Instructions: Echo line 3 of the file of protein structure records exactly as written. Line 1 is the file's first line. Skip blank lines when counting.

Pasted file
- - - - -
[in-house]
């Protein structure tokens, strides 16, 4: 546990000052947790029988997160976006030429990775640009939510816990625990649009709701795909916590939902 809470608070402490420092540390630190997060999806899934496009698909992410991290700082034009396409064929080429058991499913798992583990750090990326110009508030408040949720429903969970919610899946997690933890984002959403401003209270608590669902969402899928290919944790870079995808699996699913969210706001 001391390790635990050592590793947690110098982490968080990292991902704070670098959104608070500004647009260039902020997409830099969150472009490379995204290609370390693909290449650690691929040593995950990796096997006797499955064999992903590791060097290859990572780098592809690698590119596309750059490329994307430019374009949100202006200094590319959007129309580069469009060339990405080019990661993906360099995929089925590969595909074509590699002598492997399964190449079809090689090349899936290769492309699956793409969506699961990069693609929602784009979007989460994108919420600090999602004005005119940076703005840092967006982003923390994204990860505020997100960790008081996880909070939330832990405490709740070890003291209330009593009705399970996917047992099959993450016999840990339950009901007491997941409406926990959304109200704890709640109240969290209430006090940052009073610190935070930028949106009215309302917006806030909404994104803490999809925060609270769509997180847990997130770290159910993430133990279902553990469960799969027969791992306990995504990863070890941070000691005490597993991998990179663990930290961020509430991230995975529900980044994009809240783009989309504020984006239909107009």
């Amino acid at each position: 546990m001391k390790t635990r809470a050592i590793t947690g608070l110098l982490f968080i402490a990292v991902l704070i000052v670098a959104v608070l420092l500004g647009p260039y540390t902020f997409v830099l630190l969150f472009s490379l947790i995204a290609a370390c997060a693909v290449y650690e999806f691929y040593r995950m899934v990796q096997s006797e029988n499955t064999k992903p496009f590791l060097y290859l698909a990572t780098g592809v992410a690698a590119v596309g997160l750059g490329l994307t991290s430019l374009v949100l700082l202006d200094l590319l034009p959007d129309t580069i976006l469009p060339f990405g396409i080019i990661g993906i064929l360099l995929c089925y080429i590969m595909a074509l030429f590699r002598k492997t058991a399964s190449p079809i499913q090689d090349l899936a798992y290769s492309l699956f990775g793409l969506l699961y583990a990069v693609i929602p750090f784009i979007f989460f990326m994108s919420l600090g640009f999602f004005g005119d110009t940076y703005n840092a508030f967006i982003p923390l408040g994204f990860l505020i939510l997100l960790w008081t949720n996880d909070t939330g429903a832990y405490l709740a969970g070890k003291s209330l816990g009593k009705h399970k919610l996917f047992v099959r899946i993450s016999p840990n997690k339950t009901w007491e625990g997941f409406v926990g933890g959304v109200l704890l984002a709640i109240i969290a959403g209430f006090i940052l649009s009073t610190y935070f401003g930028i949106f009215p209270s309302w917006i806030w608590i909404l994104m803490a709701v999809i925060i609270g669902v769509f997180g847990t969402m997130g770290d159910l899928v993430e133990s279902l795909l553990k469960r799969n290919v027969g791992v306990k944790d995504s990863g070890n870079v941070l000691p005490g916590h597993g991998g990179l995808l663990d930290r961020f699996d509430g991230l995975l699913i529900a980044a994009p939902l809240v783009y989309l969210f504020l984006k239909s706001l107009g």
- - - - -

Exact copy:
């Amino acid at each position: 546990m001391k390790t635990r809470a050592i590793t947690g608070l110098l982490f968080i402490a990292v991902l704070i000052v670098a959104v608070l420092l500004g647009p260039y540390t902020f997409v830099l630190l969150f472009s490379l947790i995204a290609a370390c997060a693909v290449y650690e999806f691929y040593r995950m899934v990796q096997s006797e029988n499955t064999k992903p496009f590791l060097y290859l698909a990572t780098g592809v992410a690698a590119v596309g997160l750059g490329l994307t991290s430019l374009v949100l700082l202006d200094l590319l034009p959007d129309t580069i976006l469009p060339f990405g396409i080019i990661g993906i064929l360099l995929c089925y080429i590969m595909a074509l030429f590699r002598k492997t058991a399964s190449p079809i499913q090689d090349l899936a798992y290769s492309l699956f990775g793409l969506l699961y583990a990069v693609i929602p750090f784009i979007f989460f990326m994108s919420l600090g640009f999602f004005g005119d110009t940076y703005n840092a508030f967006i982003p923390l408040g994204f990860l505020i939510l997100l960790w008081t949720n996880d909070t939330g429903a832990y405490l709740a969970g070890k003291s209330l816990g009593k009705h399970k919610l996917f047992v099959r899946i993450s016999p840990n997690k339950t009901w007491e625990g997941f409406v926990g933890g959304v109200l704890l984002a709640i109240i969290a959403g209430f006090i940052l649009s009073t610190y935070f401003g930028i949106f009215p209270s309302w917006i806030w608590i909404l994104m803490a709701v999809i925060i609270g669902v769509f997180g847990t969402m997130g770290d159910l899928v993430e133990s279902l795909l553990k469960r799969n290919v027969g791992v306990k944790d995504s990863g070890n870079v941070l000691p005490g916590h597993g991998g990179l995808l663990d930290r961020f699996d509430g991230l995975l699913i529900a980044a994009p939902l809240v783009y989309l969210f504020l984006k239909s706001l107009g």